Games get students in learning mode
Forget hour-long lectures and boring slide show presentations. In an age of highly advanced technology, medical education should at least be fun. A quest to connect student learning with their preferred learning styles has given rise to the use of medical gaming software at SOMA.
“It’s about learning, rather than teaching,” says Frederic A. Schwartz, DO, ’69, FACOFP, associate dean, SOMA. A student should be able to access information in a way that’s comfortable for them and consistent with the way they live their lives, he says.
“This is a generation that’s grown up with a humanelectronic interface. We realized we needed to be comfortable with other modes of transmitting information.”
Learn more about C3 SoftWorks at www.c3softworks.com, more about Decision Sim at www.decisionsimulation.com, and download Prognosis free from Medical Joyworks at www.medicaljoyworks.com.
Nearly two years ago, C3 SoftWorks was introduced at SOMA to supplement basic clinical and pre-clinical learning. These are not your run-of-the-mill question and answer modules. These are highly sophisticated TV game show spin-offs that can present videos, cases, physical findings, and more. Plus, instructors can determine if the game is played individually or with a whole class, as simultaneous feedback can be delivered to everyone playing.
“We played ‘Who Wants to be a Billionaire?,’ and the students loved it,” says Mara Hover, DO, associate chair, family and community medicine; director, clinical affairs unit; and assistant professor. Dr. Hover has successfully used C3 SoftWorks in the human development course. Forty-nine percent of students indicated that it facilitated their learning.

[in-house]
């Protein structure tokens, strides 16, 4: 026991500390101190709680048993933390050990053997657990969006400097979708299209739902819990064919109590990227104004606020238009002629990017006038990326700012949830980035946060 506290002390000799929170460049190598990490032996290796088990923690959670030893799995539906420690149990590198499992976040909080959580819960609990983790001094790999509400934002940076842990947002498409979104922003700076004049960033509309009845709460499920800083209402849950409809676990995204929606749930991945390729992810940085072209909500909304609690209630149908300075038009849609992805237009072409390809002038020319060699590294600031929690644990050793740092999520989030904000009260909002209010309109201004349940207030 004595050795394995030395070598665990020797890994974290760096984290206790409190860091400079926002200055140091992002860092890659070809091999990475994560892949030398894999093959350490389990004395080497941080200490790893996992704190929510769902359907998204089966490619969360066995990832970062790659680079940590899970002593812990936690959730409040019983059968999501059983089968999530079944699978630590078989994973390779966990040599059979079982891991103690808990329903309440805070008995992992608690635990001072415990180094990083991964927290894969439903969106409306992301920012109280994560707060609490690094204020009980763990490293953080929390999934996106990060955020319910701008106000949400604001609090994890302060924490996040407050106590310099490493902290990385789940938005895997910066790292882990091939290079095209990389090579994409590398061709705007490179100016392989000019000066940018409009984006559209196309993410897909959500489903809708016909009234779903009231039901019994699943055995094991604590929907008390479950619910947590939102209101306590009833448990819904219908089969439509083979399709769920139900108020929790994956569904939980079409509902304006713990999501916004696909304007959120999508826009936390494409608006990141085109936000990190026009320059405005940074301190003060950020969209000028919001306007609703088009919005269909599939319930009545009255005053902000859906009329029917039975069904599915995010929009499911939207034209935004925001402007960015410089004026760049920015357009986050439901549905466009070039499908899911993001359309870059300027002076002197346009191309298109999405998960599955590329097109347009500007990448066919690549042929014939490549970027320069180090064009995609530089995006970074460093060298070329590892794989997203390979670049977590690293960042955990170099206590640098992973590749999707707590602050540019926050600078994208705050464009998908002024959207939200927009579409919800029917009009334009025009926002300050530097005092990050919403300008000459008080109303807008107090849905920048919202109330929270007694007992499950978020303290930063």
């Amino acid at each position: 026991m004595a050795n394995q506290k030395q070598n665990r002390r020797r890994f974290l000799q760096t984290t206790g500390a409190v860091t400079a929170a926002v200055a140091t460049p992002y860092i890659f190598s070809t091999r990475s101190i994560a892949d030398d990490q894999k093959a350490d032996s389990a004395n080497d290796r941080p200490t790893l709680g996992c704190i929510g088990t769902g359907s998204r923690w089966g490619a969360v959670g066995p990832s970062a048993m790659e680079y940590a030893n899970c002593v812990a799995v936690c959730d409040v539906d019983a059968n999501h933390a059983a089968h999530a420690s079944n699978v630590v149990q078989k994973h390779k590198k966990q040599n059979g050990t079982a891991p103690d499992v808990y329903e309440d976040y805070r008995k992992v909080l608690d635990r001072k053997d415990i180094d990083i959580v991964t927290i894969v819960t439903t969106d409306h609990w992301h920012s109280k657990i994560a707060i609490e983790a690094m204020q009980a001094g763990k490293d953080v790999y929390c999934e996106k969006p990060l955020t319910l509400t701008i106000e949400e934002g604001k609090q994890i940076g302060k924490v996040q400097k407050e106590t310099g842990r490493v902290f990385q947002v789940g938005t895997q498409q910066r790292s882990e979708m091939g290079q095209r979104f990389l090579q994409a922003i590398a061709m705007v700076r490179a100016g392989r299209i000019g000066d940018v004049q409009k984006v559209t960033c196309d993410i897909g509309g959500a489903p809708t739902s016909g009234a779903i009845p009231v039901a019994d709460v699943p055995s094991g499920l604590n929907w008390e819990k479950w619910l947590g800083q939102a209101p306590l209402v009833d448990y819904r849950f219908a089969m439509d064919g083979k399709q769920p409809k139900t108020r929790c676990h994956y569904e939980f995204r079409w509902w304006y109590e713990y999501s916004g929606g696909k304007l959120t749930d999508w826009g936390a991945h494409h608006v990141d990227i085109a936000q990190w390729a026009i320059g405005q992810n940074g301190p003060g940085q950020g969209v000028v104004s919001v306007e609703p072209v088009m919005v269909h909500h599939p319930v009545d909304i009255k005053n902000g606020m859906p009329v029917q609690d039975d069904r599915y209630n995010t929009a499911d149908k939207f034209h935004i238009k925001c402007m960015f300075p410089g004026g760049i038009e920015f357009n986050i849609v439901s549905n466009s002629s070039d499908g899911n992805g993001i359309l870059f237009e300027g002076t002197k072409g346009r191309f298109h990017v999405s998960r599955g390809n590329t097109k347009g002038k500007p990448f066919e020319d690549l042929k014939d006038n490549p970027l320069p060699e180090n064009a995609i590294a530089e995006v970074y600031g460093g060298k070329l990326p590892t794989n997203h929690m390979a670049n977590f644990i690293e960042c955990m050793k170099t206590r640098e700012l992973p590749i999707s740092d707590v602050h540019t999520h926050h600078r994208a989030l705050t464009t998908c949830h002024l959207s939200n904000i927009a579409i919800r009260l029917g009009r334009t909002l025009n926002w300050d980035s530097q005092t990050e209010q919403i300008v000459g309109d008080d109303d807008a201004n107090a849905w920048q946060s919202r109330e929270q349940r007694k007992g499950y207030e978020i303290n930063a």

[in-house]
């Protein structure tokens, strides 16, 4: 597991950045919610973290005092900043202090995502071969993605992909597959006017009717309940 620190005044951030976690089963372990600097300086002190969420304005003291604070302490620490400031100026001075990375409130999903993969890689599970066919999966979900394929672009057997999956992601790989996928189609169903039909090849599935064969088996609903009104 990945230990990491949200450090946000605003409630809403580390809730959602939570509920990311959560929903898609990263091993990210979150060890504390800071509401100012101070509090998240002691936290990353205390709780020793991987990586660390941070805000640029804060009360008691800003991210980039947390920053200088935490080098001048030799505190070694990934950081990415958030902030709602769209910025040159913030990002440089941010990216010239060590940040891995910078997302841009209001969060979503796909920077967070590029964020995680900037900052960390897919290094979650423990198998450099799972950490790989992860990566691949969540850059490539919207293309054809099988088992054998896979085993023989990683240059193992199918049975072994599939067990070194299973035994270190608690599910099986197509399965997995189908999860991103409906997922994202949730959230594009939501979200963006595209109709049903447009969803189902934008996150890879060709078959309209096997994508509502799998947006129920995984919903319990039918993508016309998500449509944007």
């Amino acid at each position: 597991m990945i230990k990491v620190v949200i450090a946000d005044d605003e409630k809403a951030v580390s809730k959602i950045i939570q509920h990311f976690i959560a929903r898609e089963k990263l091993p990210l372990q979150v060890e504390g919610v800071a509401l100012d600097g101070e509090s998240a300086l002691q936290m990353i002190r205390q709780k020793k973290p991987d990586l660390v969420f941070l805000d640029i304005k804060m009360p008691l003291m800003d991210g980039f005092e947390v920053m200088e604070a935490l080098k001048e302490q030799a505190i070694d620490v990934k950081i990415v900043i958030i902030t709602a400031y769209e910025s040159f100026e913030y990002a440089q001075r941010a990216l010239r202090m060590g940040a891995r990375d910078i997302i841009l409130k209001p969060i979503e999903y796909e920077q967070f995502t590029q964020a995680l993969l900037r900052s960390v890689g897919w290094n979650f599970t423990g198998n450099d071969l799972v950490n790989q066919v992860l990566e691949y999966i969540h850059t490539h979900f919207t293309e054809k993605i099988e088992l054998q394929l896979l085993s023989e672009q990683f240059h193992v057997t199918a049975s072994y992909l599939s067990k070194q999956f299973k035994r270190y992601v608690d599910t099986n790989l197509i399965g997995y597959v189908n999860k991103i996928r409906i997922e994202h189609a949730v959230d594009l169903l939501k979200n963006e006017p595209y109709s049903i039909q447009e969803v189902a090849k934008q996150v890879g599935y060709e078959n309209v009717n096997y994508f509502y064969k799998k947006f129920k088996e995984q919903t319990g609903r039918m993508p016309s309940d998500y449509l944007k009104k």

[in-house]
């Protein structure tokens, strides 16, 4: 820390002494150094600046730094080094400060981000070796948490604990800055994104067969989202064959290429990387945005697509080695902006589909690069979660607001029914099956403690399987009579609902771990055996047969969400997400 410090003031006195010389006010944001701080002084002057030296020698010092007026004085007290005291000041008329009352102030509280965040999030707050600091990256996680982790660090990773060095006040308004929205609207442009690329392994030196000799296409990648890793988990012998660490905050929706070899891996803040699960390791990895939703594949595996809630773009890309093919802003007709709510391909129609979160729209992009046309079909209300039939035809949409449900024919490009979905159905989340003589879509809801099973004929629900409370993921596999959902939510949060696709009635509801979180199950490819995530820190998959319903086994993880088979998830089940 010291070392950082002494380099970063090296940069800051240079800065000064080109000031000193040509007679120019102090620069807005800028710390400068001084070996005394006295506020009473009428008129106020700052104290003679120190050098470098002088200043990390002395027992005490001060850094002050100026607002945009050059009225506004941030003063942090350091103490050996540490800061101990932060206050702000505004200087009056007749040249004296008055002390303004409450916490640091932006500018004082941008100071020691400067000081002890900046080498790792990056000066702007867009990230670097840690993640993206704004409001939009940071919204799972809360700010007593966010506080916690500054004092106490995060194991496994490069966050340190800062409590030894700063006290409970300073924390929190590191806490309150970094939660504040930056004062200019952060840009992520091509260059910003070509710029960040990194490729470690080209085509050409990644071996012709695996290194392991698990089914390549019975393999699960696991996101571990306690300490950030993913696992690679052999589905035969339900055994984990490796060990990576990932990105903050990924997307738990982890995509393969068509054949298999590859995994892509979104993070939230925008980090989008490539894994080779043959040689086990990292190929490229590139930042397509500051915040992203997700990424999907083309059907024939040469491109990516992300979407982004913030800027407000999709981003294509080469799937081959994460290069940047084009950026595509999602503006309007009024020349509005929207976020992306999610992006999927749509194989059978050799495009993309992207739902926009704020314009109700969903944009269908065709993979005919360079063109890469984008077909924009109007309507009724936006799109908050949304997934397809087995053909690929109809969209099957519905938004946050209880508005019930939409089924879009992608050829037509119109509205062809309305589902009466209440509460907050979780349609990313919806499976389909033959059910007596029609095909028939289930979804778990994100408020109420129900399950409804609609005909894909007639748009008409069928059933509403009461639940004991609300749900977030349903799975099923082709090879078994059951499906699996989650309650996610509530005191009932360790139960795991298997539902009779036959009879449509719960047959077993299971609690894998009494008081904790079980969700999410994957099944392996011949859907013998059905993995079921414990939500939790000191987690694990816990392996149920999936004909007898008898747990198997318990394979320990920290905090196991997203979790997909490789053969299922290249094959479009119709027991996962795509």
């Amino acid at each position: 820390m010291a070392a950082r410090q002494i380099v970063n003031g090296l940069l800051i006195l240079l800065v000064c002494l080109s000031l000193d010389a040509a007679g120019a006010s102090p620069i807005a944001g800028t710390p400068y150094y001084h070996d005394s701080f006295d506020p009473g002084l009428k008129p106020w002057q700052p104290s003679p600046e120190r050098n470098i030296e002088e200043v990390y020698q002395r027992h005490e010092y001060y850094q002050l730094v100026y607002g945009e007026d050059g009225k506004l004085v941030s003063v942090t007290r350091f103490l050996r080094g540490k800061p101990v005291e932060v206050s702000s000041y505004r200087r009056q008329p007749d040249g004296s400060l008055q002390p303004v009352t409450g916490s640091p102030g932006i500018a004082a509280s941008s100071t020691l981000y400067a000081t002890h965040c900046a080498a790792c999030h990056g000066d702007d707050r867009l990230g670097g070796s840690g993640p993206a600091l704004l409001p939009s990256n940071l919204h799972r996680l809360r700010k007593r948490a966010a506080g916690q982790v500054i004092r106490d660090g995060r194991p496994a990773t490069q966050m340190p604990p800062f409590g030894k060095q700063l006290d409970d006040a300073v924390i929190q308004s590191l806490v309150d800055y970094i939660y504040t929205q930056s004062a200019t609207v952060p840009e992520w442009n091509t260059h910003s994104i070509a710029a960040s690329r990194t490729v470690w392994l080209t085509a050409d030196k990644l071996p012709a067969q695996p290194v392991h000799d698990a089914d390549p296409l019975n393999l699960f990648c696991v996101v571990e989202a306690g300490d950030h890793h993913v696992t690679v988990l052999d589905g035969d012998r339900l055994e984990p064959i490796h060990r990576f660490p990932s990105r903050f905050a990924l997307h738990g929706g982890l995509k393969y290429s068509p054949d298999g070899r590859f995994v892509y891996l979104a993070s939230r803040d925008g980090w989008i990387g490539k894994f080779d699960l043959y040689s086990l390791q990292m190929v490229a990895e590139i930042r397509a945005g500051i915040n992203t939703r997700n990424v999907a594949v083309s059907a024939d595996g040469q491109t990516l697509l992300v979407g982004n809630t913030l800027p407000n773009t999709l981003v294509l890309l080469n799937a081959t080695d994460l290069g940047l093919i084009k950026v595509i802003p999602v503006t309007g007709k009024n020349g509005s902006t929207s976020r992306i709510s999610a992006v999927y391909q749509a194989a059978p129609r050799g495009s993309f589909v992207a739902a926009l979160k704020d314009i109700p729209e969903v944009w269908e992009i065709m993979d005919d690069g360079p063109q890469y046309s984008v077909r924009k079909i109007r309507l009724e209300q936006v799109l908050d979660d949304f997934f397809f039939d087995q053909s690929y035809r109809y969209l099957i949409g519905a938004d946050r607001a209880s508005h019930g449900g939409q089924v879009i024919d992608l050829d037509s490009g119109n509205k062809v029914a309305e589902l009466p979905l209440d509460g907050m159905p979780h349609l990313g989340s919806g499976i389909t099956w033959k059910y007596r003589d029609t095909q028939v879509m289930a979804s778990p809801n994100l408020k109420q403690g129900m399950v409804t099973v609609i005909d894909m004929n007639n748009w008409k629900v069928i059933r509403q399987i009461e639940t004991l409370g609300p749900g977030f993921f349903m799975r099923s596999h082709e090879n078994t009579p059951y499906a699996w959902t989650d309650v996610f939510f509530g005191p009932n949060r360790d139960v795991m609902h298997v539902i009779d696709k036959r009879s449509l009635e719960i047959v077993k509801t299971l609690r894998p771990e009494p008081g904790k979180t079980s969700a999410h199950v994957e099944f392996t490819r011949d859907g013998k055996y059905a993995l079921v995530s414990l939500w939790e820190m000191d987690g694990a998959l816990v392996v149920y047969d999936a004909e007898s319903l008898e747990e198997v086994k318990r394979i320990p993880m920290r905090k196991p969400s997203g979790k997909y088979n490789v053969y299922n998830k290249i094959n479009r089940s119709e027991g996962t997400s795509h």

“We’re pleased with the results. We know we’ll utilize more games,” she says.
Yet another educational gaming software making its debut at SOMA is the comprehensive Decision Sim. Multifaceted virtual patient simulations require students to work through clinical presentation schemes and treatment options. As complex as real life, these simulations are proven to strengthen clinical decision-making skills.
“[Decision Sim] requires a lot of faculty time to put together; it’s incredibly robust,” says Dr. Schwartz. Faculty has been using it for nearly a year now.
But perhaps the most innovative gaming endeavor is a joint venture with Medical Joyworks, a Sri Lanka-based company offering a medical smartphone app called Prognosis, to develop its own apps based on its unique patient-presentation curriculum. This multi-year project is funded by a federal primary care grant and allows students to deliberately practice a scheme until they get it right. Case scenarios are based on real patients and are quick and fun to play.
“It’s small, rapid, and highly portable,” says Dr. Schwartz. “You can do it on your iPhone, iPad, or Android. The games will be complex and build in video case presentations based on the 125 ways patients present to doctors, reinforcing the thought process of our curriculum.”
Enthusiastic faculty and students are giving educational gaming two thumbs up.